ARSRPE Conference Paper Database

Work and fatigue among light truck and short haul drivers in NSW

Friswell, Rena, Williamson, Ann, Dunn, Naomi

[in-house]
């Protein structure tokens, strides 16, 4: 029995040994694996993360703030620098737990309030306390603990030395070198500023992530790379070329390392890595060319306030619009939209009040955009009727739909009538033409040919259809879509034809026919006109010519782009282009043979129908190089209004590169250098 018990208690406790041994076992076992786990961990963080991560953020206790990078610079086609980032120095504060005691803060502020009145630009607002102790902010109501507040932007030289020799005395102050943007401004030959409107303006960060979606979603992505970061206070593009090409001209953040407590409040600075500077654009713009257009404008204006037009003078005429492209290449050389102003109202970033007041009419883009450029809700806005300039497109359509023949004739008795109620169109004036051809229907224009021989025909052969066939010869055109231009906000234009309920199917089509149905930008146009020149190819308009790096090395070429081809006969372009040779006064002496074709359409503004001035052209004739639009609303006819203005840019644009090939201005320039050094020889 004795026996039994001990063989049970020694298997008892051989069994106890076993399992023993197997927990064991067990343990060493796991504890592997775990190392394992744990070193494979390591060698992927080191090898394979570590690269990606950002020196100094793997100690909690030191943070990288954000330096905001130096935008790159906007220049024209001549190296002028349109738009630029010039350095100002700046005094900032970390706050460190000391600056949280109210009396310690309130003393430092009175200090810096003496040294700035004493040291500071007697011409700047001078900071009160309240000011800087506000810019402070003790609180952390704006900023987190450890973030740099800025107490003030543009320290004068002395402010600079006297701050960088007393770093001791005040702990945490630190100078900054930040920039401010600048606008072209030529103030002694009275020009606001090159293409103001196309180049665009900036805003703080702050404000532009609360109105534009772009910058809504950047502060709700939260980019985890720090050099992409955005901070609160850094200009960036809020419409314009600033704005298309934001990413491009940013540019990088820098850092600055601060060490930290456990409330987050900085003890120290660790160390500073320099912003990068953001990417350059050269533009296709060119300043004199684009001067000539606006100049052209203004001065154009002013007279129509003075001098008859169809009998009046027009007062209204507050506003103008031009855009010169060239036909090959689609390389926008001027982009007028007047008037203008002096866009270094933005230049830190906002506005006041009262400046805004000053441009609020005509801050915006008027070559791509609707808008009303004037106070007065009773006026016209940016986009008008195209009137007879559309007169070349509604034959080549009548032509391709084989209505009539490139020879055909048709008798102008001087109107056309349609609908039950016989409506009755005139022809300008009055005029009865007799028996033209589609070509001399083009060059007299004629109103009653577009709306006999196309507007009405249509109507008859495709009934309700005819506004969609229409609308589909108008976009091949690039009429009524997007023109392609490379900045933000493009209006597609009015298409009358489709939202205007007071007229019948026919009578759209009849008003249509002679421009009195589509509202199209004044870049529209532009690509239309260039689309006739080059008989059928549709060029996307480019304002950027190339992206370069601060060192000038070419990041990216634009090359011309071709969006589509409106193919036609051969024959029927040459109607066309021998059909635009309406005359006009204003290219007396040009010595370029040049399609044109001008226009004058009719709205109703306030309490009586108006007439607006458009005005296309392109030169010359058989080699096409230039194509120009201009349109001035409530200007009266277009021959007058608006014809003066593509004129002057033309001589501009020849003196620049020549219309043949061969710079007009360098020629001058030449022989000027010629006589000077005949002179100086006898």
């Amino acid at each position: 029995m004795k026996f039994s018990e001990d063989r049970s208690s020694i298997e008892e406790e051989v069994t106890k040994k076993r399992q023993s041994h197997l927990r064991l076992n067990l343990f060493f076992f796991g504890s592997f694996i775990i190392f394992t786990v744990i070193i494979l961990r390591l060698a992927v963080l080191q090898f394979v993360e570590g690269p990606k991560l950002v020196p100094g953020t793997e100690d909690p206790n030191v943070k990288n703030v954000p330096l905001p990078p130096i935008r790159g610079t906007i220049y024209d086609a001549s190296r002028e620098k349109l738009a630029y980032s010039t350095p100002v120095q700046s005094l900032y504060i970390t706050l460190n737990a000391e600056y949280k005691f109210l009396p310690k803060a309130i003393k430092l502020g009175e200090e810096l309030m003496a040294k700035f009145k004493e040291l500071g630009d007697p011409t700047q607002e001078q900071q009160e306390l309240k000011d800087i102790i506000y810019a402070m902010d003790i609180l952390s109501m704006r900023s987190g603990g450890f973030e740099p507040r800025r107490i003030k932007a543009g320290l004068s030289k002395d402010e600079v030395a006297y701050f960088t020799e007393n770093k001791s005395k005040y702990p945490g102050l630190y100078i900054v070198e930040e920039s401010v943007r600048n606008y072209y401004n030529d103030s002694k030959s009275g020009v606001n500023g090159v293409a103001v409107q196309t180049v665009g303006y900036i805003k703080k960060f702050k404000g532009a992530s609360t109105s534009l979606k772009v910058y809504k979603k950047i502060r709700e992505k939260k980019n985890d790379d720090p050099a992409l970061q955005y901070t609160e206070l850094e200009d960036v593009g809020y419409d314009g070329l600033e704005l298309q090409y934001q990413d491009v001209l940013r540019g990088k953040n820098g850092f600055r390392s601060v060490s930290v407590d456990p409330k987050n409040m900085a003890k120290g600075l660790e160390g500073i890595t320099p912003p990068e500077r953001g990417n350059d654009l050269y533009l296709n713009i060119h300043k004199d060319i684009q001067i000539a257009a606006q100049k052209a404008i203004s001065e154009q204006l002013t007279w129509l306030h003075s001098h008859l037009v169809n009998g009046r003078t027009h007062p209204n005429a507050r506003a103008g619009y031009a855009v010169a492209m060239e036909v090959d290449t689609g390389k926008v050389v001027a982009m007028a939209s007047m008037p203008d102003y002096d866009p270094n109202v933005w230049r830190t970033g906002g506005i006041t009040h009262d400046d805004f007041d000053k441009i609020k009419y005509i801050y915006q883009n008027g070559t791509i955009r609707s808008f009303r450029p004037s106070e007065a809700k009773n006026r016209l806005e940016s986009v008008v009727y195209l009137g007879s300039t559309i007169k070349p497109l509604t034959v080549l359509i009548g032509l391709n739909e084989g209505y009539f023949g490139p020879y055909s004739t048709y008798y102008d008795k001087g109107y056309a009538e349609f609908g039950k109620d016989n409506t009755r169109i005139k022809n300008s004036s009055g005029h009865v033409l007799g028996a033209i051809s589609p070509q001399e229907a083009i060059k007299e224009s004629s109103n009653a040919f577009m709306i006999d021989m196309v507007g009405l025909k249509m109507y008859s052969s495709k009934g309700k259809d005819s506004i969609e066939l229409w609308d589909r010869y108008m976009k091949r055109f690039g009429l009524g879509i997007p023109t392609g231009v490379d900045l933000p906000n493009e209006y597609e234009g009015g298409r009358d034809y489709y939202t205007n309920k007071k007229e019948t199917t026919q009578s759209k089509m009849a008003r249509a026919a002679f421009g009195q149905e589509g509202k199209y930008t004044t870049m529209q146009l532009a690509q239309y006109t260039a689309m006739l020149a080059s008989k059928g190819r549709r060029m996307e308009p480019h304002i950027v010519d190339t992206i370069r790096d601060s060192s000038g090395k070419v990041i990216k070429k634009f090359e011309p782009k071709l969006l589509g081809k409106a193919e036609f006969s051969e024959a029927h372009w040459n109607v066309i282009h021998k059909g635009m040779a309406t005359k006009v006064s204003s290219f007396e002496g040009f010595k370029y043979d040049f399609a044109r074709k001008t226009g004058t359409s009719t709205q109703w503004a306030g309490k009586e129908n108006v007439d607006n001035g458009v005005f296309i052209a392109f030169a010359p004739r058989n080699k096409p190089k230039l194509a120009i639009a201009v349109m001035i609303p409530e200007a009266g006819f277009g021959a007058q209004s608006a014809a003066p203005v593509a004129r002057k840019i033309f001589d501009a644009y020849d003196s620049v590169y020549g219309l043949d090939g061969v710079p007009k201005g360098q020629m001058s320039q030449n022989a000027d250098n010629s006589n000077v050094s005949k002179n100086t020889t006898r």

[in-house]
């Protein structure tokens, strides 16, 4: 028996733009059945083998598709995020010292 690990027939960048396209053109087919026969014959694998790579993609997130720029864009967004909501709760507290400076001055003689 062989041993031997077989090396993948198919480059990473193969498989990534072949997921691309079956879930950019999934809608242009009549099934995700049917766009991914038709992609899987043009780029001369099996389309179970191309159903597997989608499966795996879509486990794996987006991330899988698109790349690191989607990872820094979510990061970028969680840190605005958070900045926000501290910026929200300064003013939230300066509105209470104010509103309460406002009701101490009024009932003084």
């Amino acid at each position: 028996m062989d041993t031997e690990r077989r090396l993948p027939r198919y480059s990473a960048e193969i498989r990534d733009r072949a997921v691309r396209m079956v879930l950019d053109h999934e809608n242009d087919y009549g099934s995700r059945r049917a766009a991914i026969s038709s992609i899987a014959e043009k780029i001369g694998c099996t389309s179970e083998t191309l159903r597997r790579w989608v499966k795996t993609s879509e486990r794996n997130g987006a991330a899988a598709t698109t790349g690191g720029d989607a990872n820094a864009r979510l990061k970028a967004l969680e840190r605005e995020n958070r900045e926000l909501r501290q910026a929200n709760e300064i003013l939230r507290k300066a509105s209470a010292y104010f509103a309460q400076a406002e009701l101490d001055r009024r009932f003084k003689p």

Light commercial vehicles under 12t GVM make up the second largest group of motorised vehicles on NSW roads behind passenger vehicles. Despite this, surprisingly little is known about the people who drive these vehicles or the factors which influence their safety as road users. As a step towards remedying this information gap, a survey of light freight vehicle and short-haul drivers in NSW was undertaken. Drivers were recruited from seven areas in the state from both ancillary and specialist transport operations. Approximately 40% of the 321 respondents were owner drivers and operators and the remainder were employees. Unlike the long distance heavy vehicle drivers in a previous Australian survey (Williamson, Feyer, Friswell & Sadural, 2001), most of the light vehicle and short- haul drivers (94%) in the current survey were daytime workers. Surprisingly, however, they reported driver fatigue to be as much a personal problem as did the long distance heavy vehicle drivers. The results of the current survey also showed differences between subgroups of light and short-haul drivers in their experiences of driver fatigue and in some characteristics of their work. Sydney-based drivers and owners, for example, were more likely to report fatigue, longer working hours and higher workloads than regional drivers and employees. This paper will explore the relationships between work, fatigue and safety risks for these drivers as well as summarising their views on useful fatigue management initiatives. The survey results suggest that fatigue among light vehicle and short-haul drivers deserves greater attention as a potential road safety issue.